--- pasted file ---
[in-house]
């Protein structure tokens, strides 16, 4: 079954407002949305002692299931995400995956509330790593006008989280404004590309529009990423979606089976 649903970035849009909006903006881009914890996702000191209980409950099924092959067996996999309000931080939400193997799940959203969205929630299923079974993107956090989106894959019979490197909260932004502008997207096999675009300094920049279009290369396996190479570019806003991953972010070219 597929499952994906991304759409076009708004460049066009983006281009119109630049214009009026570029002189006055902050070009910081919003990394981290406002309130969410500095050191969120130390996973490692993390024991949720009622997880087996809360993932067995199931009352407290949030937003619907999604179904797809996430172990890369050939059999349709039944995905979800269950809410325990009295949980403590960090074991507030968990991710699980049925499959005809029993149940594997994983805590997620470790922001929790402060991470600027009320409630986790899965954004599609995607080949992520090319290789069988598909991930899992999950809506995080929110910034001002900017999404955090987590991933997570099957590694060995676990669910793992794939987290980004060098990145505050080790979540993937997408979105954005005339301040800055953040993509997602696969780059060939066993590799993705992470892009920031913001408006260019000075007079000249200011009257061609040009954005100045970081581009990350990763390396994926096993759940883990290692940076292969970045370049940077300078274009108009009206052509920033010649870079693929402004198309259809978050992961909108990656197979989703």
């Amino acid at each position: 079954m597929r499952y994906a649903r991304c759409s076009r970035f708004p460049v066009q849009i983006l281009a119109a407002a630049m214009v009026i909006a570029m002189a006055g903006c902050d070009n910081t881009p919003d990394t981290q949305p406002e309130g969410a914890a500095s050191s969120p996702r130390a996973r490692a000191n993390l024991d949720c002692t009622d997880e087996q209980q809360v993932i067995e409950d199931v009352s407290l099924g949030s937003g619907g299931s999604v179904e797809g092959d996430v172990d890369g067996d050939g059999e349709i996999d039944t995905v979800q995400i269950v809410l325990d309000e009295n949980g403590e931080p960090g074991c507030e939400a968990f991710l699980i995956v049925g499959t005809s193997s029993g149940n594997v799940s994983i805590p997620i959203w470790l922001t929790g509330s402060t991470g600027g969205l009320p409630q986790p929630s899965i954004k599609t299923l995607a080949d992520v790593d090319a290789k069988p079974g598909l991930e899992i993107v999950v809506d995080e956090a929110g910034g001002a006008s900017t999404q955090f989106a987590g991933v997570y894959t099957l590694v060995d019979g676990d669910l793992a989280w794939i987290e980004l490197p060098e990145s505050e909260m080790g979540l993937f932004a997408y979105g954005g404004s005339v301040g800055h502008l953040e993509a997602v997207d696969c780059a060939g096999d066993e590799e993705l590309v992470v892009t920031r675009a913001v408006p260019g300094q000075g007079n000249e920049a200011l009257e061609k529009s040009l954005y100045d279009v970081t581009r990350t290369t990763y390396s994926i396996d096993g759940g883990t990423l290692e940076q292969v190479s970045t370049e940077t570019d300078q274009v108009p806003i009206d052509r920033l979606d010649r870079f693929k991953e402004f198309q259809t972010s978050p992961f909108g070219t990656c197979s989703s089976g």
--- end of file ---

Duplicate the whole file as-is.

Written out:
[in-house]
């Protein structure tokens, strides 16, 4: 079954407002949305002692299931995400995956509330790593006008989280404004590309529009990423979606089976 649903970035849009909006903006881009914890996702000191209980409950099924092959067996996999309000931080939400193997799940959203969205929630299923079974993107956090989106894959019979490197909260932004502008997207096999675009300094920049279009290369396996190479570019806003991953972010070219 597929499952994906991304759409076009708004460049066009983006281009119109630049214009009026570029002189006055902050070009910081919003990394981290406002309130969410500095050191969120130390996973490692993390024991949720009622997880087996809360993932067995199931009352407290949030937003619907999604179904797809996430172990890369050939059999349709039944995905979800269950809410325990009295949980403590960090074991507030968990991710699980049925499959005809029993149940594997994983805590997620470790922001929790402060991470600027009320409630986790899965954004599609995607080949992520090319290789069988598909991930899992999950809506995080929110910034001002900017999404955090987590991933997570099957590694060995676990669910793992794939987290980004060098990145505050080790979540993937997408979105954005005339301040800055953040993509997602696969780059060939066993590799993705992470892009920031913001408006260019000075007079000249200011009257061609040009954005100045970081581009990350990763390396994926096993759940883990290692940076292969970045370049940077300078274009108009009206052509920033010649870079693929402004198309259809978050992961909108990656197979989703």
């Amino acid at each position: 079954m597929r499952y994906a649903r991304c759409s076009r970035f708004p460049v066009q849009i983006l281009a119109a407002a630049m214009v009026i909006a570029m002189a006055g903006c902050d070009n910081t881009p919003d990394t981290q949305p406002e309130g969410a914890a500095s050191s969120p996702r130390a996973r490692a000191n993390l024991d949720c002692t009622d997880e087996q209980q809360v993932i067995e409950d199931v009352s407290l099924g949030s937003g619907g299931s999604v179904e797809g092959d996430v172990d890369g067996d050939g059999e349709i996999d039944t995905v979800q995400i269950v809410l325990d309000e009295n949980g403590e931080p960090g074991c507030e939400a968990f991710l699980i995956v049925g499959t005809s193997s029993g149940n594997v799940s994983i805590p997620i959203w470790l922001t929790g509330s402060t991470g600027g969205l009320p409630q986790p929630s899965i954004k599609t299923l995607a080949d992520v790593d090319a290789k069988p079974g598909l991930e899992i993107v999950v809506d995080e956090a929110g910034g001002a006008s900017t999404q955090f989106a987590g991933v997570y894959t099957l590694v060995d019979g676990d669910l793992a989280w794939i987290e980004l490197p060098e990145s505050e909260m080790g979540l993937f932004a997408y979105g954005g404004s005339v301040g800055h502008l953040e993509a997602v997207d696969c780059a060939g096999d066993e590799e993705l590309v992470v892009t920031r675009a913001v408006p260019g300094q000075g007079n000249e920049a200011l009257e061609k529009s040009l954005y100045d279009v970081t581009r990350t290369t990763y390396s994926i396996d096993g759940g883990t990423l290692e940076q292969v190479s970045t370049e940077t570019d300078q274009v108009p806003i009206d052509r920033l979606d010649r870079f693929k991953e402004f198309q259809t972010s978050p992961f909108g070219t990656c197979s989703s089976g």